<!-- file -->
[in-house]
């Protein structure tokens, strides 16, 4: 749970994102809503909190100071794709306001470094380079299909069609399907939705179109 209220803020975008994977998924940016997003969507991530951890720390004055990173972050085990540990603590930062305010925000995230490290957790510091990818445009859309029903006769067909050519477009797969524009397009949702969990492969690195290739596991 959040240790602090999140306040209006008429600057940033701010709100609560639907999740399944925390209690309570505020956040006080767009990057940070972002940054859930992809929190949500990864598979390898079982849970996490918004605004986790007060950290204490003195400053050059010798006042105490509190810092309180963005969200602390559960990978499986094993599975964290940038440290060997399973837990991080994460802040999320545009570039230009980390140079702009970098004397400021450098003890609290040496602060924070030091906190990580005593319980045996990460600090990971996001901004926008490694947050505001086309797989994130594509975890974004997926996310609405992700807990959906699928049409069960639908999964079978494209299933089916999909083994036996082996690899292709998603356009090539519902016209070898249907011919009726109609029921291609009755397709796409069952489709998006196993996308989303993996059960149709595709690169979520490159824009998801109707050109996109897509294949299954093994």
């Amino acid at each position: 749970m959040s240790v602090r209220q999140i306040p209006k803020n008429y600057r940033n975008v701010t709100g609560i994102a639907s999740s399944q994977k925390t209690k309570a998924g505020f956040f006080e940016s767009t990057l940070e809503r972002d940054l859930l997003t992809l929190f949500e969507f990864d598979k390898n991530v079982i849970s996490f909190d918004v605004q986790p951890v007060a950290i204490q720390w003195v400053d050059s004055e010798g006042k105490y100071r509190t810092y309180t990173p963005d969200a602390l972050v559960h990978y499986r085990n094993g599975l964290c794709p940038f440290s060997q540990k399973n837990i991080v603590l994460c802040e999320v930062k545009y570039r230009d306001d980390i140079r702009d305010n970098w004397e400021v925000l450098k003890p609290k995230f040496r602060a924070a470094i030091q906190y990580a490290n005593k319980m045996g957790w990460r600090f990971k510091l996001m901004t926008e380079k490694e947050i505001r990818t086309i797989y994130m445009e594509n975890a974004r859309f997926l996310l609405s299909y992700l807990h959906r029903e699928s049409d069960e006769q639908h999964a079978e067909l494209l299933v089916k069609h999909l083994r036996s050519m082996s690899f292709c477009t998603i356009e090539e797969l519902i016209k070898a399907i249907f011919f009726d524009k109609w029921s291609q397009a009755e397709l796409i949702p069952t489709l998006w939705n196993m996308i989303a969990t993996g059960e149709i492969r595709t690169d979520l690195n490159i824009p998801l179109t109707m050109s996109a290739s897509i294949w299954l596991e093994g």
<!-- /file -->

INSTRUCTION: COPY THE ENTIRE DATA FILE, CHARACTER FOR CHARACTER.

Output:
[in-house]
């Protein structure tokens, strides 16, 4: 749970994102809503909190100071794709306001470094380079299909069609399907939705179109 209220803020975008994977998924940016997003969507991530951890720390004055990173972050085990540990603590930062305010925000995230490290957790510091990818445009859309029903006769067909050519477009797969524009397009949702969990492969690195290739596991 959040240790602090999140306040209006008429600057940033701010709100609560639907999740399944925390209690309570505020956040006080767009990057940070972002940054859930992809929190949500990864598979390898079982849970996490918004605004986790007060950290204490003195400053050059010798006042105490509190810092309180963005969200602390559960990978499986094993599975964290940038440290060997399973837990991080994460802040999320545009570039230009980390140079702009970098004397400021450098003890609290040496602060924070030091906190990580005593319980045996990460600090990971996001901004926008490694947050505001086309797989994130594509975890974004997926996310609405992700807990959906699928049409069960639908999964079978494209299933089916999909083994036996082996690899292709998603356009090539519902016209070898249907011919009726109609029921291609009755397709796409069952489709998006196993996308989303993996059960149709595709690169979520490159824009998801109707050109996109897509294949299954093994």
């Amino acid at each position: 749970m959040s240790v602090r209220q999140i306040p209006k803020n008429y600057r940033n975008v701010t709100g609560i994102a639907s999740s399944q994977k925390t209690k309570a998924g505020f956040f006080e940016s767009t990057l940070e809503r972002d940054l859930l997003t992809l929190f949500e969507f990864d598979k390898n991530v079982i849970s996490f909190d918004v605004q986790p951890v007060a950290i204490q720390w003195v400053d050059s004055e010798g006042k105490y100071r509190t810092y309180t990173p963005d969200a602390l972050v559960h990978y499986r085990n094993g599975l964290c794709p940038f440290s060997q540990k399973n837990i991080v603590l994460c802040e999320v930062k545009y570039r230009d306001d980390i140079r702009d305010n970098w004397e400021v925000l450098k003890p609290k995230f040496r602060a924070a470094i030091q906190y990580a490290n005593k319980m045996g957790w990460r600090f990971k510091l996001m901004t926008e380079k490694e947050i505001r990818t086309i797989y994130m445009e594509n975890a974004r859309f997926l996310l609405s299909y992700l807990h959906r029903e699928s049409d069960e006769q639908h999964a079978e067909l494209l299933v089916k069609h999909l083994r036996s050519m082996s690899f292709c477009t998603i356009e090539e797969l519902i016209k070898a399907i249907f011919f009726d524009k109609w029921s291609q397009a009755e397709l796409i949702p069952t489709l998006w939705n196993m996308i989303a969990t993996g059960e149709i492969r595709t690169d979520l690195n490159i824009p998801l179109t109707m050109s996109a290739s897509i294949w299954l596991e093994g």